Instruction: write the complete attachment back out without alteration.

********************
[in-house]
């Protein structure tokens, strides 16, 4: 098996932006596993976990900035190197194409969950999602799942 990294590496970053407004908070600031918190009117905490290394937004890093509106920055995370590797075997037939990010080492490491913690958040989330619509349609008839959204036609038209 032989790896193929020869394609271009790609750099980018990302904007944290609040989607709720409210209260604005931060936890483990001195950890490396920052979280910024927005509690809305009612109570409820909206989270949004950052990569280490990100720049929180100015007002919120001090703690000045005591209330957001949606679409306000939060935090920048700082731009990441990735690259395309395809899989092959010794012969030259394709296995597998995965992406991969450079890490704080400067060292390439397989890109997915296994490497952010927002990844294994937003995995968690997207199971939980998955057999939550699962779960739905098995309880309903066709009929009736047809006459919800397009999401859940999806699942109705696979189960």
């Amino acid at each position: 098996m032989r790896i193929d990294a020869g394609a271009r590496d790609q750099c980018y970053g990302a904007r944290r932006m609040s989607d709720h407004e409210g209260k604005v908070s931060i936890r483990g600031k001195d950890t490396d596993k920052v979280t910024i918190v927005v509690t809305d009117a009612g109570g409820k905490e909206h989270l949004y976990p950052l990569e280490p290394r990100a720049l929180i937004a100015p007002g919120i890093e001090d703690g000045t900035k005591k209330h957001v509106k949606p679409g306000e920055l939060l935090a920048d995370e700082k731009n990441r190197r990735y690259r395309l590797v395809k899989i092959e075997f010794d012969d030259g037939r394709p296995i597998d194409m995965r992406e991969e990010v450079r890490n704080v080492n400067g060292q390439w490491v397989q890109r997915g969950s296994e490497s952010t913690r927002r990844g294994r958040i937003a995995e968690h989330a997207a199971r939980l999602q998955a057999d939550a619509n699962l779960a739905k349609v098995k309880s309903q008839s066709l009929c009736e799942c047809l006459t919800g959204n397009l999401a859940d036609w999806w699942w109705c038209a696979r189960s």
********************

[in-house]
């Protein structure tokens, strides 16, 4: 098996932006596993976990900035190197194409969950999602799942 990294590496970053407004908070600031918190009117905490290394937004890093509106920055995370590797075997037939990010080492490491913690958040989330619509349609008839959204036609038209 032989790896193929020869394609271009790609750099980018990302904007944290609040989607709720409210209260604005931060936890483990001195950890490396920052979280910024927005509690809305009612109570409820909206989270949004950052990569280490990100720049929180100015007002919120001090703690000045005591209330957001949606679409306000939060935090920048700082731009990441990735690259395309395809899989092959010794012969030259394709296995597998995965992406991969450079890490704080400067060292390439397989890109997915296994490497952010927002990844294994937003995995968690997207199971939980998955057999939550699962779960739905098995309880309903066709009929009736047809006459919800397009999401859940999806699942109705696979189960």
């Amino acid at each position: 098996m032989r790896i193929d990294a020869g394609a271009r590496d790609q750099c980018y970053g990302a904007r944290r932006m609040s989607d709720h407004e409210g209260k604005v908070s931060i936890r483990g600031k001195d950890t490396d596993k920052v979280t910024i918190v927005v509690t809305d009117a009612g109570g409820k905490e909206h989270l949004y976990p950052l990569e280490p290394r990100a720049l929180i937004a100015p007002g919120i890093e001090d703690g000045t900035k005591k209330h957001v509106k949606p679409g306000e920055l939060l935090a920048d995370e700082k731009n990441r190197r990735y690259r395309l590797v395809k899989i092959e075997f010794d012969d030259g037939r394709p296995i597998d194409m995965r992406e991969e990010v450079r890490n704080v080492n400067g060292q390439w490491v397989q890109r997915g969950s296994e490497s952010t913690r927002r990844g294994r958040i937003a995995e968690h989330a997207a199971r939980l999602q998955a057999d939550a619509n699962l779960a739905k349609v098995k309880s309903q008839s066709l009929c009736e799942c047809l006459t919800g959204n397009l999401a859940d036609w999806w699942w109705c038209a696979r189960s």